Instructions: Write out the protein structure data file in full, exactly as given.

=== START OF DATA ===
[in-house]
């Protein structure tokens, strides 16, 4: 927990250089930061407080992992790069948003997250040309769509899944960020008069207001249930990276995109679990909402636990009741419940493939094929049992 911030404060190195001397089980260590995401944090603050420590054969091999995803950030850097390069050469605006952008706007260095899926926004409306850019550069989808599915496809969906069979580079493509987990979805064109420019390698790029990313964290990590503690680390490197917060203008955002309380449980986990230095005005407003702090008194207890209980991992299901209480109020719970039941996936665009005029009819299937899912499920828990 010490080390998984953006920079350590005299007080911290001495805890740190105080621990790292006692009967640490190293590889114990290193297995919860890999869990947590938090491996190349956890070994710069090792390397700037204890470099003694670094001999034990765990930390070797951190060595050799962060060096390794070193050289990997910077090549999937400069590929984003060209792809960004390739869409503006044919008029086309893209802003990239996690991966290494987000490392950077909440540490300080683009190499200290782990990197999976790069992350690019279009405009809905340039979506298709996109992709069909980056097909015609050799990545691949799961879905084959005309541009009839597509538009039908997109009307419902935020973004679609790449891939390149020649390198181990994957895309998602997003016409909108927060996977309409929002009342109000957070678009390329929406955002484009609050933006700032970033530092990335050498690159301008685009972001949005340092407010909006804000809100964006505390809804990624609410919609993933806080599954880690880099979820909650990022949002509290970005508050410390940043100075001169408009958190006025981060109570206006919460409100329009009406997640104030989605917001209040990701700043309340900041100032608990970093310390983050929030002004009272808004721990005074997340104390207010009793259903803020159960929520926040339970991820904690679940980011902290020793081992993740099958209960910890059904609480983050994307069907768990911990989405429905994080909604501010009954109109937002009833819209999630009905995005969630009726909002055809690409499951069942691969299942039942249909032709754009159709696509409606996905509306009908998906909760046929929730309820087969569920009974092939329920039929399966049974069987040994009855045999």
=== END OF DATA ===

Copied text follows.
[in-house]
């Protein structure tokens, strides 16, 4: 927990250089930061407080992992790069948003997250040309769509899944960020008069207001249930990276995109679990909402636990009741419940493939094929049992 911030404060190195001397089980260590995401944090603050420590054969091999995803950030850097390069050469605006952008706007260095899926926004409306850019550069989808599915496809969906069979580079493509987990979805064109420019390698790029990313964290990590503690680390490197917060203008955002309380449980986990230095005005407003702090008194207890209980991992299901209480109020719970039941996936665009005029009819299937899912499920828990 010490080390998984953006920079350590005299007080911290001495805890740190105080621990790292006692009967640490190293590889114990290193297995919860890999869990947590938090491996190349956890070994710069090792390397700037204890470099003694670094001999034990765990930390070797951190060595050799962060060096390794070193050289990997910077090549999937400069590929984003060209792809960004390739869409503006044919008029086309893209802003990239996690991966290494987000490392950077909440540490300080683009190499200290782990990197999976790069992350690019279009405009809905340039979506298709996109992709069909980056097909015609050799990545691949799961879905084959005309541009009839597509538009039908997109009307419902935020973004679609790449891939390149020649390198181990994957895309998602997003016409909108927060996977309409929002009342109000957070678009390329929406955002484009609050933006700032970033530092990335050498690159301008685009972001949005340092407010909006804000809100964006505390809804990624609410919609993933806080599954880690880099979820909650990022949002509290970005508050410390940043100075001169408009958190006025981060109570206006919460409100329009009406997640104030989605917001209040990701700043309340900041100032608990970093310390983050929030002004009272808004721990005074997340104390207010009793259903803020159960929520926040339970991820904690679940980011902290020793081992993740099958209960910890059904609480983050994307069907768990911990989405429905994080909604501010009954109109937002009833819209999630009905995005969630009726909002055809690409499951069942691969299942039942249909032709754009159709696509409606996905509306009908998906909760046929929730309820087969569920009974092939329920039929399966049974069987040994009855045999």